Taking Stock

End Of An Era As Darrenkamp’s To Wind Down Operations After 86 Years

The legacy that was started by Harry Darrenkamp, who “huckstered” produce from a horse-drawn carriage in Lancaster in the early 1900s, will be coming to an end later this year.

Harry’s initial foray into the food business more than 100 years ago ultimately led his son George to open a permanent “general store” in the front room of their home on Union Street in Lancaster in 1932. George and his wife Catherine raised seven boys and one girl and two of their sons, Dick and Jerry, joined the business and remained at the helm of the family business for more than 50 years. Ultimately, Jerry’s three sons Larry, Joe and Dave carried on the tradition and helped the family-owned independent retailer expand with additional stores on Willow Street in Lancaster (1985); Mount Joy (1997); Elizabethtown, (2007) and its first store outside of Lancaster County in Etters, PA (York County) in 2014. The original Union Street store closed in 1999.


The Darrenkamps operated well-run, clean stores that emphasized their meat business. They were also pillars in their community who could be counted on to contribute to local charities and be part of fundraising events. They were, in fact, prototypical of the persona of the independent merchant.

Over the past few years as the industry has undergone seismic change, the Darrenkamps were affected by the number of new competitors they faced and the diverse platforms which some of those retailers offered. Additionally, many of the same issues that other independents grapple with – family succession (a fifth generation of Darrenkamps is also involved in the business), technology and overall capital needs – also impacted the family’s decision to exit the market.

Business became even more challenging earlier this year when Whole Foods opened its first Lancaster store. The entire Lancaster County market will become even more difficult to navigate when Wegmans debuts there on September 23.


Darrenkamp’s withdrawal created an opportunity for Central Pennsylvania market leader Giant/Martin’s to expand its operation in Lancaster County, the fastest growing county in the Keystone State and one where Giant has had mixed success over the past 40 years.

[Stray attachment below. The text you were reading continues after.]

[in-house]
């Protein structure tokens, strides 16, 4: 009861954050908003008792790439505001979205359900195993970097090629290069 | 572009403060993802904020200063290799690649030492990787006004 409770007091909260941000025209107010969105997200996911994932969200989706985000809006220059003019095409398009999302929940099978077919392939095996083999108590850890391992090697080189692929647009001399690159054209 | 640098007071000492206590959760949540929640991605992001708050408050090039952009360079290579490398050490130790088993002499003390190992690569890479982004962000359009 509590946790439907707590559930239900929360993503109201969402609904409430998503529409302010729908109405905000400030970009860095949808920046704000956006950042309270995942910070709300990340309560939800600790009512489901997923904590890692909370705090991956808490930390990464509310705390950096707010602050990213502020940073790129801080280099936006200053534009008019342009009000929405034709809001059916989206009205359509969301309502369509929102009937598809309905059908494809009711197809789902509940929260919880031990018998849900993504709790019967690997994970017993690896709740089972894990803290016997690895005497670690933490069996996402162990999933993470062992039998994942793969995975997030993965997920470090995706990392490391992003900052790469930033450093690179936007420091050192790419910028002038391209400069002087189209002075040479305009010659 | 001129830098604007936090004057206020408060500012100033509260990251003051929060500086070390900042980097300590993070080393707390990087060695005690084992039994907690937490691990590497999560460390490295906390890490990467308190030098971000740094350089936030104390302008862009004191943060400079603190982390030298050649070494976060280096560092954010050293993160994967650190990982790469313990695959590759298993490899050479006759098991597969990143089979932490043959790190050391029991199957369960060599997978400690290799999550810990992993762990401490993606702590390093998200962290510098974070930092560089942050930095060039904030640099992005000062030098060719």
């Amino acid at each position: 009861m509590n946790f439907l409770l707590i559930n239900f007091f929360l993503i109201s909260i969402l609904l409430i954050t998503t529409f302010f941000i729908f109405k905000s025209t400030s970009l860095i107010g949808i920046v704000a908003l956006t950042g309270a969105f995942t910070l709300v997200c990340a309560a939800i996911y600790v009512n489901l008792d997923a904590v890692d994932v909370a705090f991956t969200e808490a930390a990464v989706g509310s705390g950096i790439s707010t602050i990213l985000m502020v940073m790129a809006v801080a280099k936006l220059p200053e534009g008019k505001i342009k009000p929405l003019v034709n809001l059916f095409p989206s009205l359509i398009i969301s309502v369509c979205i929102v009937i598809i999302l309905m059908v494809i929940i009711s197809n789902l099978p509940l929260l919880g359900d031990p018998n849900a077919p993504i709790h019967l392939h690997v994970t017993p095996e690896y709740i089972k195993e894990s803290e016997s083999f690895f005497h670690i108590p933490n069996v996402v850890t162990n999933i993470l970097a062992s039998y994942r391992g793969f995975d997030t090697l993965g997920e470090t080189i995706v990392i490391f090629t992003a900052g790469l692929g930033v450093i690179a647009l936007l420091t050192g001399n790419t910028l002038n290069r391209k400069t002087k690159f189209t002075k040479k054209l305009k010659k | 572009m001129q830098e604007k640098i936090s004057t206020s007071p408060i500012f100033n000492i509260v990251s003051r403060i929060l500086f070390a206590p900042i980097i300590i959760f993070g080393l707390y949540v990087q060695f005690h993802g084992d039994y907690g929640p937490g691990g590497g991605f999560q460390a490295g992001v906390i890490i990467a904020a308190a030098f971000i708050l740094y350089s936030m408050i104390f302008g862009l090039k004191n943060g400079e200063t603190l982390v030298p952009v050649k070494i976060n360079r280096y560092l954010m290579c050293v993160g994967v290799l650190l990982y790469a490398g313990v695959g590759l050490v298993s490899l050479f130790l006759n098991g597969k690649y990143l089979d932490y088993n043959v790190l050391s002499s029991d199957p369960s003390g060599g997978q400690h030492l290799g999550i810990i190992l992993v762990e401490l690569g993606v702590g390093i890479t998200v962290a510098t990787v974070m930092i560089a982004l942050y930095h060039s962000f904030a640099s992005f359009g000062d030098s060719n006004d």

Giant has agreed to acquire the Willow Street store (Darrenkamp’s best unit) and with the family’s stores closing in Mount Joy and Elizabethtown, it will give Giant’s existing supermarkets in those towns an opportunity to add more business. After closing two Giant stores in Lancaster last year, the unit of Ahold Delhaize USA recently announced a $22 million revitalization plan for the market, where it currently operates eight units. That includes launching a new e-commerce hub at its former N. Reservoir Street store, remodeling four stores and opening a new fuel station in Lititz. The Darrenkamp’s deal will only strengthen that effort.

I chatted with Dave Darrenkamp the day after he and his brothers told the associates the sobering news. He called the closing of the operations and selling of the Willow Street store to Giant as being extremely difficult, adding that the family spent many months of consternation over the decision.

“This was a very difficult decision because we will miss serving our neighbors and because of our long history serving the Lancaster community for so many years,” he said. “Knowing how this affects our customers and employees made the decision even tougher.”

Dave Darrenkamp was blunt in his assessment of the business, noting that the competitive challenges facing his family were already significant with no easement in sight.

“We had a great run and enjoyed the business tremendously, but now its time for me and my brothers to move to the next chapter,” he stated. “We’re also happy that we engaged with Giant to sell our Willow Street store to them. They’re a class organization and I’m confident that they’ll try very hard to place our associates in their stores. I think Giant has recognized that we have wonderful people who will be an asset to them.”

According to Darrenkamp, the stores will begin a phase-out process on an individual basis over the next 6-8 weeks. Giant will assume control of the Willow Street location after the other supermarkets have closed. After shutting the store for a few weeks to remodel, Giant hopes to reopen the 50,000 square foot unit before Christmas.